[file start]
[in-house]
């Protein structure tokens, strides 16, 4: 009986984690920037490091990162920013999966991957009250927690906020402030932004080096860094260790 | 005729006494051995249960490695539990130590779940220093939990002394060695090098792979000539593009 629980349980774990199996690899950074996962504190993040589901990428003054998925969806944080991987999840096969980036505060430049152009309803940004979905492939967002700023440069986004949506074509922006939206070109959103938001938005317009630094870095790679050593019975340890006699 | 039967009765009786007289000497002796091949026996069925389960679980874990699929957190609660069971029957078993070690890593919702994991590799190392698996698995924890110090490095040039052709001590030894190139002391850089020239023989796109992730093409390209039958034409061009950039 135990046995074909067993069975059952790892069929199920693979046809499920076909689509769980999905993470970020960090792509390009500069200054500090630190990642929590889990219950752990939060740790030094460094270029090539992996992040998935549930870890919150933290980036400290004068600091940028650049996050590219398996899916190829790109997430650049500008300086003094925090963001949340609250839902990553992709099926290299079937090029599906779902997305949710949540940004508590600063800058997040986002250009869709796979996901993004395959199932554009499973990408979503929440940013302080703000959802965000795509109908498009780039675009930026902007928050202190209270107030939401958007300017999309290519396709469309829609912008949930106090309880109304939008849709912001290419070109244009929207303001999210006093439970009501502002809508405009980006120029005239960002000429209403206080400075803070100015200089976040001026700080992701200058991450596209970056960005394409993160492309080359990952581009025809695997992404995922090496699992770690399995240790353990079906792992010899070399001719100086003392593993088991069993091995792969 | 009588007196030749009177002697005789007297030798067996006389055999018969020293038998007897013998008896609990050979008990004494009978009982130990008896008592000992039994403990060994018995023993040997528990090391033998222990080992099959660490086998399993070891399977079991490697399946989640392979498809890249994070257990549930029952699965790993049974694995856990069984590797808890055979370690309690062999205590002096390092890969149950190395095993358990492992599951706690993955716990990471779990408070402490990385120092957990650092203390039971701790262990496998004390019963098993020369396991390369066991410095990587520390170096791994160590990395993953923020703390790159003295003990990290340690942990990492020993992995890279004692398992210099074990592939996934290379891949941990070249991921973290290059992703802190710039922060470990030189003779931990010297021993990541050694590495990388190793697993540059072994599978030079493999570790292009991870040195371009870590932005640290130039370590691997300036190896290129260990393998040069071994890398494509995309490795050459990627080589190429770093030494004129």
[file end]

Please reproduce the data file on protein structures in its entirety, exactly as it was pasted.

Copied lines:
[in-house]
């Protein structure tokens, strides 16, 4: 009986984690920037490091990162920013999966991957009250927690906020402030932004080096860094260790 | 005729006494051995249960490695539990130590779940220093939990002394060695090098792979000539593009 629980349980774990199996690899950074996962504190993040589901990428003054998925969806944080991987999840096969980036505060430049152009309803940004979905492939967002700023440069986004949506074509922006939206070109959103938001938005317009630094870095790679050593019975340890006699 | 039967009765009786007289000497002796091949026996069925389960679980874990699929957190609660069971029957078993070690890593919702994991590799190392698996698995924890110090490095040039052709001590030894190139002391850089020239023989796109992730093409390209039958034409061009950039 135990046995074909067993069975059952790892069929199920693979046809499920076909689509769980999905993470970020960090792509390009500069200054500090630190990642929590889990219950752990939060740790030094460094270029090539992996992040998935549930870890919150933290980036400290004068600091940028650049996050590219398996899916190829790109997430650049500008300086003094925090963001949340609250839902990553992709099926290299079937090029599906779902997305949710949540940004508590600063800058997040986002250009869709796979996901993004395959199932554009499973990408979503929440940013302080703000959802965000795509109908498009780039675009930026902007928050202190209270107030939401958007300017999309290519396709469309829609912008949930106090309880109304939008849709912001290419070109244009929207303001999210006093439970009501502002809508405009980006120029005239960002000429209403206080400075803070100015200089976040001026700080992701200058991450596209970056960005394409993160492309080359990952581009025809695997992404995922090496699992770690399995240790353990079906792992010899070399001719100086003392593993088991069993091995792969 | 009588007196030749009177002697005789007297030798067996006389055999018969020293038998007897013998008896609990050979008990004494009978009982130990008896008592000992039994403990060994018995023993040997528990090391033998222990080992099959660490086998399993070891399977079991490697399946989640392979498809890249994070257990549930029952699965790993049974694995856990069984590797808890055979370690309690062999205590002096390092890969149950190395095993358990492992599951706690993955716990990471779990408070402490990385120092957990650092203390039971701790262990496998004390019963098993020369396991390369066991410095990587520390170096791994160590990395993953923020703390790159003295003990990290340690942990990492020993992995890279004692398992210099074990592939996934290379891949941990070249991921973290290059992703802190710039922060470990030189003779931990010297021993990541050694590495990388190793697993540059072994599978030079493999570790292009991870040195371009870590932005640290130039370590691997300036190896290129260990393998040069071994890398494509995309490795050459990627080589190429770093030494004129």